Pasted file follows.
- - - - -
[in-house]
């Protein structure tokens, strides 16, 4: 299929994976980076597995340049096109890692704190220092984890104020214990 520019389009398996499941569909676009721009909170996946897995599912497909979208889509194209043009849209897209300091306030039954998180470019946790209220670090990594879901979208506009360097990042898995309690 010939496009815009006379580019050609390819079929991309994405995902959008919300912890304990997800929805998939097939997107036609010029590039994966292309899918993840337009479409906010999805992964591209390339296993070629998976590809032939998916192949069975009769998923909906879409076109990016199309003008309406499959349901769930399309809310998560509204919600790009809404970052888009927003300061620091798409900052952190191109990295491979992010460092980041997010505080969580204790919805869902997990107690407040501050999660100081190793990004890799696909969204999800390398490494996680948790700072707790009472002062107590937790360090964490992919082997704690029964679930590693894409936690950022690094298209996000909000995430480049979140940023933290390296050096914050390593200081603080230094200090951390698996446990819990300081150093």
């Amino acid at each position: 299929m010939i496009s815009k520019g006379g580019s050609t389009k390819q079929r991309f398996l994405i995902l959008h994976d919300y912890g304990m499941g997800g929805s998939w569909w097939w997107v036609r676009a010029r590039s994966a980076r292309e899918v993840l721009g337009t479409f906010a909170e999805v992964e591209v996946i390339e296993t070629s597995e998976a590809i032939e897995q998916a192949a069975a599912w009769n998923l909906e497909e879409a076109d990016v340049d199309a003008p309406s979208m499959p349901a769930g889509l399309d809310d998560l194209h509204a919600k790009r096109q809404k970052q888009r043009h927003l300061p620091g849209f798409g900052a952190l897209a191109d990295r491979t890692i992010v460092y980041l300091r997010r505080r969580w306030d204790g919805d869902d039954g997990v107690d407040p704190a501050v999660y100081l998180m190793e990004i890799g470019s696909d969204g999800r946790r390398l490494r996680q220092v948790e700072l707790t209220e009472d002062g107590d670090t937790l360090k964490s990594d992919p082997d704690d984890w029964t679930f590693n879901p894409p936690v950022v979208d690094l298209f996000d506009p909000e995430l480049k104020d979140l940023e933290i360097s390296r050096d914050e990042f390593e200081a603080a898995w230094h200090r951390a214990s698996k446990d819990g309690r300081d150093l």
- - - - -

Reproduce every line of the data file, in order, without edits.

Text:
[in-house]
């Protein structure tokens, strides 16, 4: 299929994976980076597995340049096109890692704190220092984890104020214990 520019389009398996499941569909676009721009909170996946897995599912497909979208889509194209043009849209897209300091306030039954998180470019946790209220670090990594879901979208506009360097990042898995309690 010939496009815009006379580019050609390819079929991309994405995902959008919300912890304990997800929805998939097939997107036609010029590039994966292309899918993840337009479409906010999805992964591209390339296993070629998976590809032939998916192949069975009769998923909906879409076109990016199309003008309406499959349901769930399309809310998560509204919600790009809404970052888009927003300061620091798409900052952190191109990295491979992010460092980041997010505080969580204790919805869902997990107690407040501050999660100081190793990004890799696909969204999800390398490494996680948790700072707790009472002062107590937790360090964490992919082997704690029964679930590693894409936690950022690094298209996000909000995430480049979140940023933290390296050096914050390593200081603080230094200090951390698996446990819990300081150093």
């Amino acid at each position: 299929m010939i496009s815009k520019g006379g580019s050609t389009k390819q079929r991309f398996l994405i995902l959008h994976d919300y912890g304990m499941g997800g929805s998939w569909w097939w997107v036609r676009a010029r590039s994966a980076r292309e899918v993840l721009g337009t479409f906010a909170e999805v992964e591209v996946i390339e296993t070629s597995e998976a590809i032939e897995q998916a192949a069975a599912w009769n998923l909906e497909e879409a076109d990016v340049d199309a003008p309406s979208m499959p349901a769930g889509l399309d809310d998560l194209h509204a919600k790009r096109q809404k970052q888009r043009h927003l300061p620091g849209f798409g900052a952190l897209a191109d990295r491979t890692i992010v460092y980041l300091r997010r505080r969580w306030d204790g919805d869902d039954g997990v107690d407040p704190a501050v999660y100081l998180m190793e990004i890799g470019s696909d969204g999800r946790r390398l490494r996680q220092v948790e700072l707790t209220e009472d002062g107590d670090t937790l360090k964490s990594d992919p082997d704690d984890w029964t679930f590693n879901p894409p936690v950022v979208d690094l298209f996000d506009p909000e995430l480049k104020d979140l940023e933290i360097s390296r050096d914050e990042f390593e200081a603080a898995w230094h200090r951390a214990s698996k446990d819990g309690r300081d150093l």